After months of “Will it / Would it / Should it Happen…” It’s finally upon us, the Olympics are kicking off in Japan.
Yes, the Covid19 disrupted four year Olympic cycle has finally come around, albeit without spectators. The time when we get to watch all those sports which we rarely see, like Greco Roman Wrestling and horse dancing (aka Dressage) for example. While the Road and MTB Cycling events are relatively straight forward, the velodrome racing can seem a bit baffling at times. Here is our essential guide to the Olympic Cycling events.
Womens Road Race Podium? Amanda Spratt (Australia), Elisa Longo Borghini (Italy) and Anna van der Breggen (Netherlands)
Track cycling events are due to take place from 2nd – 8th of August. Timings are tricky for UK TV viewers, track racing fans could be in for early morning action.
Held over 4000m, teams of four start at opposite ends of the track. The teams work together as a cohesive unit, each rider sharing the pace setting at the front. Teams are allowed to lose one rider, the finish time is taken on the third rider. All eyes will be on Rio 2016 winners Team GB, however expect Australia, New Zealand, Italy, Denmark and Germany all to be fighting for the top podium positions for both the mens and womens events.
Omnium – Six Events in One
10km Scratch – Bunch race which culminates in a sprint finish, unless a rider can gain a lap on their own. If several riders gain a lap, the final sprint is between those riders.
Individual Pursuit – An individual race, from a standing start, opponents start on opposite sides of the track (3k Women / 4k Men).
Elimination Race – Formerly known as the ‘Devil Takes the Hindmost’ riders stay in the race by not being the last rider in the group at the end of every second lap. The race finishes with a two rider sprint for the win.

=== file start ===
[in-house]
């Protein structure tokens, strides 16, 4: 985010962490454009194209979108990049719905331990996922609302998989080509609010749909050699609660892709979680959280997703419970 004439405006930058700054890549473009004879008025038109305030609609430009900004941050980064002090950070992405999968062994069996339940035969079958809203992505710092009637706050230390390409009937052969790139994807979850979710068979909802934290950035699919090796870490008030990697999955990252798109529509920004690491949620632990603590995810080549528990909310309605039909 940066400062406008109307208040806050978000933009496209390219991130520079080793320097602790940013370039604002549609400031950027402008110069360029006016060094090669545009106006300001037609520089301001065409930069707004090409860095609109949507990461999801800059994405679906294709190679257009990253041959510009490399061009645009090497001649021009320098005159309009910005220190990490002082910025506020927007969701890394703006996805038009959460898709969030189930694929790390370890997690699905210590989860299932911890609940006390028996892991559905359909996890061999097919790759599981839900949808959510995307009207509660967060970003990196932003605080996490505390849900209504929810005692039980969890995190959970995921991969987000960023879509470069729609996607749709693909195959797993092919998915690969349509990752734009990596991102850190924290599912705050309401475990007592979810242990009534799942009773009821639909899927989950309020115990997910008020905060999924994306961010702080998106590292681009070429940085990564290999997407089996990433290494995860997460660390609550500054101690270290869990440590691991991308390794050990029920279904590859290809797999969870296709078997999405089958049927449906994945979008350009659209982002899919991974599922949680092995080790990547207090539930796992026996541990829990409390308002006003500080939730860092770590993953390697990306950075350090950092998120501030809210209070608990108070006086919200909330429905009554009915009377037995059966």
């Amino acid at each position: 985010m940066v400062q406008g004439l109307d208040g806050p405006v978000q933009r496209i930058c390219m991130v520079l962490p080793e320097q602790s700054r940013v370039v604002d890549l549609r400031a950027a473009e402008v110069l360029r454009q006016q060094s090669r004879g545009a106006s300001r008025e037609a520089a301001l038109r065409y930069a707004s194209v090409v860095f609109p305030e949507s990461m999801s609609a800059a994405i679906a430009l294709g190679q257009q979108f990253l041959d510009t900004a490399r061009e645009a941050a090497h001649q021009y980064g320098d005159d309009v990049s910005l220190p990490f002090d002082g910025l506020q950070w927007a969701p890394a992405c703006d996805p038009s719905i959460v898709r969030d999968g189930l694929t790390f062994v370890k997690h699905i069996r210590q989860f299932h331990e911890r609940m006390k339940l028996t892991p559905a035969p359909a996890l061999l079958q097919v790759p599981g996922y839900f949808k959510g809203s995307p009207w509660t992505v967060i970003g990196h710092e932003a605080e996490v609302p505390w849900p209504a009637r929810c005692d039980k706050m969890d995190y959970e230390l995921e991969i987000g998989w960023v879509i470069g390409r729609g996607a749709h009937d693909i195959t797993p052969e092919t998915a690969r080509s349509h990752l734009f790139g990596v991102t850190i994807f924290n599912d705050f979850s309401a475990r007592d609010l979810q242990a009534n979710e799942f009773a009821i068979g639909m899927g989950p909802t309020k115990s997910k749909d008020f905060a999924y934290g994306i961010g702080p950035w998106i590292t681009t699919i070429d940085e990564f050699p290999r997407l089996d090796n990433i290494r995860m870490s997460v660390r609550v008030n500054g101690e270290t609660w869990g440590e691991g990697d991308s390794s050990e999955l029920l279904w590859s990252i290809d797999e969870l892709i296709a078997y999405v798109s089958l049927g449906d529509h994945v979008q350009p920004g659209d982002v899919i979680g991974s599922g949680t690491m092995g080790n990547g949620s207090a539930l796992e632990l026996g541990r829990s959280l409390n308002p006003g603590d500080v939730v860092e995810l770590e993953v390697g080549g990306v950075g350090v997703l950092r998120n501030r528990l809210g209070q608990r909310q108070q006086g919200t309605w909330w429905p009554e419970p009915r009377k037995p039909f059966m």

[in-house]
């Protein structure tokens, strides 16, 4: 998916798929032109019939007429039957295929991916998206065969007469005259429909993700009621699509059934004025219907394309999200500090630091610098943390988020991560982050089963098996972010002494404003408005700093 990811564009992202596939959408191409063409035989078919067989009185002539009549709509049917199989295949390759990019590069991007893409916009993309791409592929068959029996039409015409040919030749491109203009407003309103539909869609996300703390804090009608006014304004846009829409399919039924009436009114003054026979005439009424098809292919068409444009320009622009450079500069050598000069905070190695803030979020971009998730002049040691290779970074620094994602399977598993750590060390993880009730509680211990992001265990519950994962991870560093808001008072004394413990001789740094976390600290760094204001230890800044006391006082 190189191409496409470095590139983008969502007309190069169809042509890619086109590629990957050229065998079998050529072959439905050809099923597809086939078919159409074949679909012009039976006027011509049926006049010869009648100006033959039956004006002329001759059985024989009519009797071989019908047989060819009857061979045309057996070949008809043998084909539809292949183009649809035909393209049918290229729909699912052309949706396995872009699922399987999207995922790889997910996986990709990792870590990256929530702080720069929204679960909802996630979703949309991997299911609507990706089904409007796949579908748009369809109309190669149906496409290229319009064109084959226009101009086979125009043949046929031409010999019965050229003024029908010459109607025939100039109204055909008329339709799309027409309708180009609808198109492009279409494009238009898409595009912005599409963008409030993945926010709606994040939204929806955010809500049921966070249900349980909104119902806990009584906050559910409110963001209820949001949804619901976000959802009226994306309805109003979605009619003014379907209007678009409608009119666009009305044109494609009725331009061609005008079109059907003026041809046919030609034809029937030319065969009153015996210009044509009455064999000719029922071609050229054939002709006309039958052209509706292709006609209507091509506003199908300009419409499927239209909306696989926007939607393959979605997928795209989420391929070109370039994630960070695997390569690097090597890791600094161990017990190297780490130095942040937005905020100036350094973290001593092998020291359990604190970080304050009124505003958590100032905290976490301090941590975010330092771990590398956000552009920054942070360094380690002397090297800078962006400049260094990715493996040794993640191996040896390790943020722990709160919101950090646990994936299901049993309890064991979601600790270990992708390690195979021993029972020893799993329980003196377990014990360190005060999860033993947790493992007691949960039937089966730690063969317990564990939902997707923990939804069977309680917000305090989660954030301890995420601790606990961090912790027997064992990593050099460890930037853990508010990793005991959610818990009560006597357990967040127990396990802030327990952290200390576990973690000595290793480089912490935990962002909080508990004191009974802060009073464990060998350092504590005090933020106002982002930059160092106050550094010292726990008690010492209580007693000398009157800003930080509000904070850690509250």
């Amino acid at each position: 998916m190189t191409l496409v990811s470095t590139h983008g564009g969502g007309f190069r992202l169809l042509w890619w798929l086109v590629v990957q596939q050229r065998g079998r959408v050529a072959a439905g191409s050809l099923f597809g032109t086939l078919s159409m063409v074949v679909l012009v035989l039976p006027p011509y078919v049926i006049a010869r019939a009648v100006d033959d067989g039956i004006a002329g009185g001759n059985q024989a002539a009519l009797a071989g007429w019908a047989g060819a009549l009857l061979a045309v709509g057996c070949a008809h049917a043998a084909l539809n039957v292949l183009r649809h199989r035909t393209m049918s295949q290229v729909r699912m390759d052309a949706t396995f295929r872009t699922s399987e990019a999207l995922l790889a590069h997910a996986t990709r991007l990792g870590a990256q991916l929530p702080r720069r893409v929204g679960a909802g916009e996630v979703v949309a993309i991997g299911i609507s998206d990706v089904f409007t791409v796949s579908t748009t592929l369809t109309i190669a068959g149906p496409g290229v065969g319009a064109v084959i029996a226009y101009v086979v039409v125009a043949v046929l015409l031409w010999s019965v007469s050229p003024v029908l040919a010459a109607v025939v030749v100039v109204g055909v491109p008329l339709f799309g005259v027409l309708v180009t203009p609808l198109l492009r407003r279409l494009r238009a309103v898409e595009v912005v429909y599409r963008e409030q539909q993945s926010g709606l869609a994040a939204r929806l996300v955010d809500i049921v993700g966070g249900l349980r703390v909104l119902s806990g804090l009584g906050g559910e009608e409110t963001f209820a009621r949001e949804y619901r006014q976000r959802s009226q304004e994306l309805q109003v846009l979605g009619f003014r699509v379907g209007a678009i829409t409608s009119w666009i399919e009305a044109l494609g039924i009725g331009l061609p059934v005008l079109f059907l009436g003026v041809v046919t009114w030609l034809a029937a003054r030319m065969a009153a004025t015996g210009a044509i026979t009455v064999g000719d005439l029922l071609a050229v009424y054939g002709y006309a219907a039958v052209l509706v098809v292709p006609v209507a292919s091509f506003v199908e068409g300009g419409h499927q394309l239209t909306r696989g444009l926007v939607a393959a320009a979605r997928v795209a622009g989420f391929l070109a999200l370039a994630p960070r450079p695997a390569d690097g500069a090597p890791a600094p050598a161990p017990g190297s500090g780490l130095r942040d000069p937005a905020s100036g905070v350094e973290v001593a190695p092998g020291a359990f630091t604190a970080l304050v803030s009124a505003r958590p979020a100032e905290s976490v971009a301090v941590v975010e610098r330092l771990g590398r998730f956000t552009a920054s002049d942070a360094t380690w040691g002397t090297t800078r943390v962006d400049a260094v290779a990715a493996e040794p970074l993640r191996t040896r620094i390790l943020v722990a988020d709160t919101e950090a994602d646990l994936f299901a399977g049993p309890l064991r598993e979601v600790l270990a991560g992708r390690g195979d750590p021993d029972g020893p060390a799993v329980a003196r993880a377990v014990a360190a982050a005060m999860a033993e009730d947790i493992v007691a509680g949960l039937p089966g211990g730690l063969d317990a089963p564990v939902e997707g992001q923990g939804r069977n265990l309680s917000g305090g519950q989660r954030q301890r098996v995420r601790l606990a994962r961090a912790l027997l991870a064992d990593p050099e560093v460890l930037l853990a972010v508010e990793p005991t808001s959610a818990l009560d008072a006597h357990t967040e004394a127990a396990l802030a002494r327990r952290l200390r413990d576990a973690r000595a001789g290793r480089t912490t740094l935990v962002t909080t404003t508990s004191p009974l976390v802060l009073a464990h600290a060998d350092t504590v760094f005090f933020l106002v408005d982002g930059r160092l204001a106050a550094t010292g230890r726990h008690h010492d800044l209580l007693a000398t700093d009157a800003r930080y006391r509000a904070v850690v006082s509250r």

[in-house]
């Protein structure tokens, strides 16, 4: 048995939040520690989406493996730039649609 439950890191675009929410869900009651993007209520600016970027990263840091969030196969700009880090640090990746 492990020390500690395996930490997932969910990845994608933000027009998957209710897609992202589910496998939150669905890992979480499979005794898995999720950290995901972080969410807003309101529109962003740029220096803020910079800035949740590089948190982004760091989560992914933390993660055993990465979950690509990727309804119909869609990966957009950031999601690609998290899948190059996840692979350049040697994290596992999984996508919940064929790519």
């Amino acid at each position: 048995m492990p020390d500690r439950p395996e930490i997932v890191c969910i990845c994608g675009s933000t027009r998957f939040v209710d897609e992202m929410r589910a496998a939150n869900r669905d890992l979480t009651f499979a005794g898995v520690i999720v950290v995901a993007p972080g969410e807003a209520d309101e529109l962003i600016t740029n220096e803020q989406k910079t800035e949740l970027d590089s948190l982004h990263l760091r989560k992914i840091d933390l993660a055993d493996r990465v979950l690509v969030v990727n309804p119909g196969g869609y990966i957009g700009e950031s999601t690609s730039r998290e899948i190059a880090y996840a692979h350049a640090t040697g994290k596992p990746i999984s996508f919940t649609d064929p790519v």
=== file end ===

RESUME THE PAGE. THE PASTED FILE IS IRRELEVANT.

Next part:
Time Trial – 1Km for Men and 500m for Women Individual race from a standing start.
Flying lap – One lap, individual race, from a flying (moving) start.
Points Race – 30k Men / 20k Women Bunch race. Points are awarded at set laps within the race.
Riders accumulate points from each of the six rounds, the rider with the most points wins. Focus for GB fans will be on Laura Trott, who won in London 2012 and Rio 2016.
Riders qualify in a 200 metre time trial, the fastest go through to the last 16. The 16 riders then have match sprints (best of three). The match sprints are over three laps and usually only ‘kick off’ in the last lap or so. The first two laps are usually a cat and mouse game of each rider trying to get their opponent where they want them. The match sprints end up with a runners up race for the Bronze medal and a final for Silver and Gold. Always exciting to watch, track sprinting is a rare mixture of tactics, agility and outright bulk power.
6 x Olympic Gold Medalist Sir Chris Hoy (now retired)
The Keirin is the one with the funny looking motorbike (Called a Derny). The Derny leads the field around and gradually increases the speed to around 50kph in the men’s race and 40kph in the women’s race. The Derny then peels off the track with two and a half laps to go. The riders then have an all out sprint to the line. Nobody is allowed to get past the Derny bike before it peels off the track. Keirin Racing is a massive sport in Japan, where punters bet on the results, much like horse racing in the UK.
The Team Sprint, involves teams getting around the track as fast as possible from a standing start. Two teams start on opposite sides of the track. The men complete three laps and the women complete two. The man one, (or woman one) position is critical as first lap acceleration is vital in the short race. After a lap, the first rider peels off, leaving the remaining rider(s) to complete the distance. At the end of each lap riders have a 15 metre zone which they have to change places with the next rider.
Fast Track Facts
- The first velodromes were constructed in Europe for road cyclists to train on in the winter months
- German sprinter Robert Forstemann’s thighs have a 27 inch circumference